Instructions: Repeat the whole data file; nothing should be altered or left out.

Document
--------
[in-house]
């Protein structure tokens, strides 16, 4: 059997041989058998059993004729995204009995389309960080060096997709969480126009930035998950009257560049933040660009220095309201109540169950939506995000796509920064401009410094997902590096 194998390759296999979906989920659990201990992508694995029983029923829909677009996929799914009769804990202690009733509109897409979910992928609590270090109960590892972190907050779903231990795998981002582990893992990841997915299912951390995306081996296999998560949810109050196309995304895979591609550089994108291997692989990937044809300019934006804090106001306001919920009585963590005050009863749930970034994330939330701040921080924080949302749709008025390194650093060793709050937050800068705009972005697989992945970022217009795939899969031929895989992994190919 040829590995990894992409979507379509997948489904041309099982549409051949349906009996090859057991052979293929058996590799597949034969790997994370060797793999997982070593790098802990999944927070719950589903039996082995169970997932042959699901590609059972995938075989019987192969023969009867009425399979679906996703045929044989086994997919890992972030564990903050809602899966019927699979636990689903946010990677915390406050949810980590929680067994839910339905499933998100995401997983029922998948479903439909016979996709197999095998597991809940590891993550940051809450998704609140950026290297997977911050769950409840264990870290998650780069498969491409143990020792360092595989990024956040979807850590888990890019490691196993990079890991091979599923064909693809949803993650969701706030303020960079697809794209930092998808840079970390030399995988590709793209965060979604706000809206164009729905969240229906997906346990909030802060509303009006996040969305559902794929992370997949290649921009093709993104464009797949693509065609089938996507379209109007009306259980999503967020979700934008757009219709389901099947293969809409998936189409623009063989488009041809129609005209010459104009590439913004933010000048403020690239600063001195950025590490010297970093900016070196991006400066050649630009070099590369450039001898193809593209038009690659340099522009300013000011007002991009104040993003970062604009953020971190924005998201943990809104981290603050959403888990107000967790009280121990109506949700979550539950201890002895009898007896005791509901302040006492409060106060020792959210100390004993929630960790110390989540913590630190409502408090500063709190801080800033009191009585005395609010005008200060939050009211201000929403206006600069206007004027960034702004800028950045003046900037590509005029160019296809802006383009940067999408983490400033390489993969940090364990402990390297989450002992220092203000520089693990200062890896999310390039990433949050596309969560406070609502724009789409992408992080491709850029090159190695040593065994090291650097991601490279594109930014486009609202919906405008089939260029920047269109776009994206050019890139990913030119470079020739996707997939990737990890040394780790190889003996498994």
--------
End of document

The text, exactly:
[in-house]
């Protein structure tokens, strides 16, 4: 059997041989058998059993004729995204009995389309960080060096997709969480126009930035998950009257560049933040660009220095309201109540169950939506995000796509920064401009410094997902590096 194998390759296999979906989920659990201990992508694995029983029923829909677009996929799914009769804990202690009733509109897409979910992928609590270090109960590892972190907050779903231990795998981002582990893992990841997915299912951390995306081996296999998560949810109050196309995304895979591609550089994108291997692989990937044809300019934006804090106001306001919920009585963590005050009863749930970034994330939330701040921080924080949302749709008025390194650093060793709050937050800068705009972005697989992945970022217009795939899969031929895989992994190919 040829590995990894992409979507379509997948489904041309099982549409051949349906009996090859057991052979293929058996590799597949034969790997994370060797793999997982070593790098802990999944927070719950589903039996082995169970997932042959699901590609059972995938075989019987192969023969009867009425399979679906996703045929044989086994997919890992972030564990903050809602899966019927699979636990689903946010990677915390406050949810980590929680067994839910339905499933998100995401997983029922998948479903439909016979996709197999095998597991809940590891993550940051809450998704609140950026290297997977911050769950409840264990870290998650780069498969491409143990020792360092595989990024956040979807850590888990890019490691196993990079890991091979599923064909693809949803993650969701706030303020960079697809794209930092998808840079970390030399995988590709793209965060979604706000809206164009729905969240229906997906346990909030802060509303009006996040969305559902794929992370997949290649921009093709993104464009797949693509065609089938996507379209109007009306259980999503967020979700934008757009219709389901099947293969809409998936189409623009063989488009041809129609005209010459104009590439913004933010000048403020690239600063001195950025590490010297970093900016070196991006400066050649630009070099590369450039001898193809593209038009690659340099522009300013000011007002991009104040993003970062604009953020971190924005998201943990809104981290603050959403888990107000967790009280121990109506949700979550539950201890002895009898007896005791509901302040006492409060106060020792959210100390004993929630960790110390989540913590630190409502408090500063709190801080800033009191009585005395609010005008200060939050009211201000929403206006600069206007004027960034702004800028950045003046900037590509005029160019296809802006383009940067999408983490400033390489993969940090364990402990390297989450002992220092203000520089693990200062890896999310390039990433949050596309969560406070609502724009789409992408992080491709850029090159190695040593065994090291650097991601490279594109930014486009609202919906405008089939260029920047269109776009994206050019890139990913030119470079020739996707997939990737990890040394780790190889003996498994």